More truckers plan to bypass Mount Vernon fuel stops

By Clarissa Kell-Holland, Land Line staff writer | 11/5/2008

One Texas trucking company’s recent decision not to fuel up in Mount Vernon, IL, because of a 2-cent-per-gallon tax on diesel fuel there, has prompted other truckers to follow suit.

After reading about Texas-based Clark Freight Line Inc.’s decision not to fuel up their 200-plus trucks, as well as their leased trucks, in Mount Vernon, OOIDA member Doug Geeting decided to take action, too.

Geeting, who is the operations manager for Keltingco Trucking Inc., in Denton, TX, said the company’s 150 trucks will no longer fuel up in Mount Vernon. He also sent an e-mail to Mount Vernon Mayor Mary Jane Chesley, as well as the four City Council members on Wednesday, Nov. 5, explaining why their trucks were no longer going to fuel up in the city because of their tax on diesel.

“Our little trucking company of 150 trucks has told our drivers, ‘do not buy fuel in Mount Vernon, IL,’ ” Geeting told Land Line Magazine.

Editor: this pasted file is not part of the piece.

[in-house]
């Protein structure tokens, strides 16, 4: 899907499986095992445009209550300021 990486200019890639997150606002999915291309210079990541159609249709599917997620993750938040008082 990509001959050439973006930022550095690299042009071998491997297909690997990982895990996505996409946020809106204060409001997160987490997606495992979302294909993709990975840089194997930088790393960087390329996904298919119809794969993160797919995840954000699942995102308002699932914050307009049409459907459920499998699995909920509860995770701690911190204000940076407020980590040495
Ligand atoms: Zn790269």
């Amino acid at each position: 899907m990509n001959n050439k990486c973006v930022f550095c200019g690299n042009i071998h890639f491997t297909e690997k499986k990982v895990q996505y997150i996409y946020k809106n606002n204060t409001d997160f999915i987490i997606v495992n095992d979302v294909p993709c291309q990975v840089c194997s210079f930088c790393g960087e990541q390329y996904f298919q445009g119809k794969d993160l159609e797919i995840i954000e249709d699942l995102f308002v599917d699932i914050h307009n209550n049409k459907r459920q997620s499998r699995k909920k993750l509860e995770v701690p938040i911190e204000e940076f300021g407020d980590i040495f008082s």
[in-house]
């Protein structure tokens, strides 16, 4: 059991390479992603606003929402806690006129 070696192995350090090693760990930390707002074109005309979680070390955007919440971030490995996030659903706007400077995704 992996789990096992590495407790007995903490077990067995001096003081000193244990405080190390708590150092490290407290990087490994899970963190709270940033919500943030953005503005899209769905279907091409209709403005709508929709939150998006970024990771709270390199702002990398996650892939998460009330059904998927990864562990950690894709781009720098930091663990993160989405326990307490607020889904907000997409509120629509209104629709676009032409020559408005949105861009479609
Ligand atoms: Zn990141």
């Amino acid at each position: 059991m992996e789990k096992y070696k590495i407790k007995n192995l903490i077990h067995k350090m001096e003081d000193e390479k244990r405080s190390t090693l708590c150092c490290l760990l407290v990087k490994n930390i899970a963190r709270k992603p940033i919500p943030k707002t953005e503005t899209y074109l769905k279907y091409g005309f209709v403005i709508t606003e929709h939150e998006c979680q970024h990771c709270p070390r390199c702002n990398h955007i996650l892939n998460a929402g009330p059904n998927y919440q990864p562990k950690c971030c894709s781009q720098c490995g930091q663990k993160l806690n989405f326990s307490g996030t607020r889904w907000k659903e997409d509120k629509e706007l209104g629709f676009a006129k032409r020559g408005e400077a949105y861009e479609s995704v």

OOIDA Senior Member David Schnautz, general manager of Clark Freight Lines, said he’s received nothing but support from truckers who are supporting the company’s decision to bypass Mount Vernon for their fuel needs.

“As tough as it is for us to make a living in the trucking industry, there is no point in giving away 2 cents on every gallon when we can fuel a few miles down the road for a cheaper price,” Schnautz told Land Line on Tuesday, Nov. 4.

Mount Vernon is known as an oasis for truckers because of its three large truck stops along Interstate 57 and Interstate 64. In September, the City of Mount Vernon imposed the 2-cent tax on diesel, which – combined with a 1 percent restaurant/beverage tax and an increase in the telecommunications tax from 1 percent to 2 percent – is expected to generate about $900,000 more a year in revenue for the city.

OOIDA Life Member Darrell Hicks of Tulare, CA, said he won’t be stopping to fuel up in Mount Vernon any time soon.

“There are plenty of places to do business in any direction from Mount Vernon,” Hicks said. “As far as I am concerned, that whole place can dry up.”

Eileen Unger of Custom Freight Service in Houston, TX, told Land Line it’s about time truckers started fighting back.

“While two cents a gallon may not seem like a lot to somebody who puts 20 gallons in a four-wheel vehicle, two cents is a lot when you pump 200 gallons at a time,” she said. “Truckers can say a lot by not buying fuel in Mount Vernon.”

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